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Radiocarbon Dating of Soil Organic Matter Fractions in Andosols in Northern Ecuador

Published online by Cambridge University Press:  18 July 2016

Femke H Tonneijck
Affiliation:
ICG Centre for Geo-ecological Research, Institute for Biodiversity and Ecosystem Dynamics, University of Amsterdam, Nieuwe Achtergracht 166, 1018 WV Amsterdam, the Netherlands
Johannes van der Plicht
Affiliation:
ICG Centre for Geo-ecological Research, Centre for Isotope Research, University of Groningen, the Netherlands; also Faculty of Archaeology, Leiden University, the Netherlands
Boris Jansen
Affiliation:
ICG Centre for Geo-ecological Research, Institute for Biodiversity and Ecosystem Dynamics, University of Amsterdam, Nieuwe Achtergracht 166, 1018 WV Amsterdam, the Netherlands
Jacobus M Verstraten
Affiliation:
ICG Centre for Geo-ecological Research, Institute for Biodiversity and Ecosystem Dynamics, University of Amsterdam, Nieuwe Achtergracht 166, 1018 WV Amsterdam, the Netherlands
Henry Hooghiemstra
Affiliation:
ICG Centre for Geo-ecological Research, Institute for Biodiversity and Ecosystem Dynamics, University of Amsterdam, Nieuwe Achtergracht 166, 1018 WV Amsterdam, the Netherlands
Corresponding
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Abstract

Volcanic ash soils (Andosols) may offer great opportunities for paleoecological studies, as suggested by their characteristic accumulation of organic matter (OM). However, understanding of the chronostratigraphy of soil organic matter (SOM) is required. Therefore, radiocarbon dating of SOM is necessary, but unfortunately not straightforward. Dating of fractions of SOM obtained by alkali-acid extraction is promising, but which fraction (humic acid or humin) renders the most accurate 14C dates is still subject to debate. To determine which fraction should be used for 14C dating of Andosols and to evaluate if the chronostratigraphy of SOM is suitable for paleoecological research, we measured 14C ages of both fractions and related calibrated ages to soil depth for Andosols in northern Ecuador. We compared the time frames covered by the Andosols with those of peat sequences nearby to provide independent evidence. Humic acid (HA) was significantly older than humin, except for the mineral soil samples just beneath a forest floor (organic horizons), where the opposite was true. In peat sections, 14C ages of HA and humin were equally accurate. In the soils, calibrated ages increased significantly with increasing depth. Age inversions and homogenization were not observed at the applied sampling distances. We conclude that in Andosols lacking a thick organic horizon, dating of HA renders the most accurate results, since humin was contaminated by roots. On the other hand, in mineral soil samples just beneath a forest floor, humin ages were more accurate because HA was then contaminated by younger HA illuviated from the organic horizons. Overall, the chronostratigraphy of SOM in the studied Andosols appears to be suitable for paleoecological research.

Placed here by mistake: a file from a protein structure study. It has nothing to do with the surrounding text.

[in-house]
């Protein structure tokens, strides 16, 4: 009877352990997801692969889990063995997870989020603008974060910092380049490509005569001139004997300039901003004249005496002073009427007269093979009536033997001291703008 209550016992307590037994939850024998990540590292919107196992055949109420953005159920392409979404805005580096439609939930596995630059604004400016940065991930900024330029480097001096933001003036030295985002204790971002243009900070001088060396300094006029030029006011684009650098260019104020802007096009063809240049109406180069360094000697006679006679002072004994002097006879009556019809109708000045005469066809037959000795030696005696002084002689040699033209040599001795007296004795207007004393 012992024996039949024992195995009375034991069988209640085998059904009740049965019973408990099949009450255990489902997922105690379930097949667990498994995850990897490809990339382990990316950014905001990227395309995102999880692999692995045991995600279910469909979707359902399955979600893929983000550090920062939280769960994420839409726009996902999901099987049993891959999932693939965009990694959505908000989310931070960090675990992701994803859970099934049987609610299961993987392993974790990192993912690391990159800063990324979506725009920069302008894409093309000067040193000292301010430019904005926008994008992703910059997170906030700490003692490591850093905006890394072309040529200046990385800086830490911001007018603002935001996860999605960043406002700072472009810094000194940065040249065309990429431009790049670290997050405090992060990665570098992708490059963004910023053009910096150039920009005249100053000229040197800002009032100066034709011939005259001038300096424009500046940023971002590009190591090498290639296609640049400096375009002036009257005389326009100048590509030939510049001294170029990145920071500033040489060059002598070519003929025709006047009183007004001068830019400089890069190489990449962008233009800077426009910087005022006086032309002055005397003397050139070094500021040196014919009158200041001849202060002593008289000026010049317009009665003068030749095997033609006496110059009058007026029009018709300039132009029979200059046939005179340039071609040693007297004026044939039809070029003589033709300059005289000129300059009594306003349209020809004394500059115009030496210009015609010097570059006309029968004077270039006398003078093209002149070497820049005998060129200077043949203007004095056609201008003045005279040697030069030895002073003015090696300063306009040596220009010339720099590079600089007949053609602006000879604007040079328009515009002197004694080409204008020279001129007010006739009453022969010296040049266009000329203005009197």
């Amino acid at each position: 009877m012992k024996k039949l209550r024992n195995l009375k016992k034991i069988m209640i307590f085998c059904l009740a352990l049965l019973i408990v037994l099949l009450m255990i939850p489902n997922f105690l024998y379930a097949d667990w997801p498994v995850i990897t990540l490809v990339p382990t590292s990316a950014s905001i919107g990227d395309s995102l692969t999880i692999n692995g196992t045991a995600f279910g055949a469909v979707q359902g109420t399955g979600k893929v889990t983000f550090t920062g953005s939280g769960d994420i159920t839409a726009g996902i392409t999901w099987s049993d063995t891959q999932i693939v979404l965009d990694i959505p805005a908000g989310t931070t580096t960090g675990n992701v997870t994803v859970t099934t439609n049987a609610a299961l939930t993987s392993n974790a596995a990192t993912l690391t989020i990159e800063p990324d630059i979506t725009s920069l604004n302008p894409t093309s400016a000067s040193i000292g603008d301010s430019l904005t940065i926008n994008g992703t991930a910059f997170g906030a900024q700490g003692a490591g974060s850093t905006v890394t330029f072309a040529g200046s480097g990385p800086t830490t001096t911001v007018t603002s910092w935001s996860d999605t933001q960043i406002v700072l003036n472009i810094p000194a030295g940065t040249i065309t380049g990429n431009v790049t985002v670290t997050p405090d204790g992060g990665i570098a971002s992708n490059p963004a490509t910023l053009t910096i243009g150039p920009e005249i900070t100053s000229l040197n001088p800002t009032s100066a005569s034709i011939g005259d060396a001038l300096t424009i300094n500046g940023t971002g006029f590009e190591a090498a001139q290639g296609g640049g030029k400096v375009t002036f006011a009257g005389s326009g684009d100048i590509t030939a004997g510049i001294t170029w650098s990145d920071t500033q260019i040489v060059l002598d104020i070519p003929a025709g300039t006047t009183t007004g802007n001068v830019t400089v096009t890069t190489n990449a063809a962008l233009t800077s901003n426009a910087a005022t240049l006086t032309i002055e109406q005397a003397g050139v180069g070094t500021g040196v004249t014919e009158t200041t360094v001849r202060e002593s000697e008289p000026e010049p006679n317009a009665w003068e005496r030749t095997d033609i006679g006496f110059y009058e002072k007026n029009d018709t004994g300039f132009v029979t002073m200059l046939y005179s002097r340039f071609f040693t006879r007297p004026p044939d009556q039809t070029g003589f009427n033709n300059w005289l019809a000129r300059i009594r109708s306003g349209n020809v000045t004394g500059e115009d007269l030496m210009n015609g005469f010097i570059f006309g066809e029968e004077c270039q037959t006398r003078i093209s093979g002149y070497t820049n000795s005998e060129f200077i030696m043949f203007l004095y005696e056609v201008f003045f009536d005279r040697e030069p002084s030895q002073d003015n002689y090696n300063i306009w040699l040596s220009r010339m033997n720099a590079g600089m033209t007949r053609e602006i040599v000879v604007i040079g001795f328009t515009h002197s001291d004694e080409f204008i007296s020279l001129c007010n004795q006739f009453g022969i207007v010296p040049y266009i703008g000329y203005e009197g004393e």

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Articles
Copyright
Copyright © The Arizona Board of Regents on behalf of the University of Arizona 

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